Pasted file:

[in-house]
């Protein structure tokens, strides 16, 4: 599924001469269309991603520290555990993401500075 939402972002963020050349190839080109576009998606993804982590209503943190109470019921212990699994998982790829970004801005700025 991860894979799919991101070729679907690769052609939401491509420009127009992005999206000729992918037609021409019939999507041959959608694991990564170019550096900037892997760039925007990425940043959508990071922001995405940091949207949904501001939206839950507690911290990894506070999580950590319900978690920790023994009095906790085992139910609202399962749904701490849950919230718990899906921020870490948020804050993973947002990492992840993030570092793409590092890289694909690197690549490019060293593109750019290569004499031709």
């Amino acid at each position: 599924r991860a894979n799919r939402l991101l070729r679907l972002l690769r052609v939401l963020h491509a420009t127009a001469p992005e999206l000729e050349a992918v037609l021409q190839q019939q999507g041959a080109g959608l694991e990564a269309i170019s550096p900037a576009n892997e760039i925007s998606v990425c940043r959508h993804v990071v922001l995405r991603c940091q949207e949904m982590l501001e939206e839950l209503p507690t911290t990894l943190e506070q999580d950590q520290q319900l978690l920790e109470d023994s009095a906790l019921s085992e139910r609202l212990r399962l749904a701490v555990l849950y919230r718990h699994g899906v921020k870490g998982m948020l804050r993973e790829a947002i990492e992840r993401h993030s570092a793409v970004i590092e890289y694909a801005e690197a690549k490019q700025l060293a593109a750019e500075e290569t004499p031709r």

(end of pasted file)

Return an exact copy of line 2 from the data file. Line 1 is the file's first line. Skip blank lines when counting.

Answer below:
């Protein structure tokens, strides 16, 4: 599924001469269309991603520290555990993401500075 939402972002963020050349190839080109576009998606993804982590209503943190109470019921212990699994998982790829970004801005700025 991860894979799919991101070729679907690769052609939401491509420009127009992005999206000729992918037609021409019939999507041959959608694991990564170019550096900037892997760039925007990425940043959508990071922001995405940091949207949904501001939206839950507690911290990894506070999580950590319900978690920790023994009095906790085992139910609202399962749904701490849950919230718990899906921020870490948020804050993973947002990492992840993030570092793409590092890289694909690197690549490019060293593109750019290569004499031709």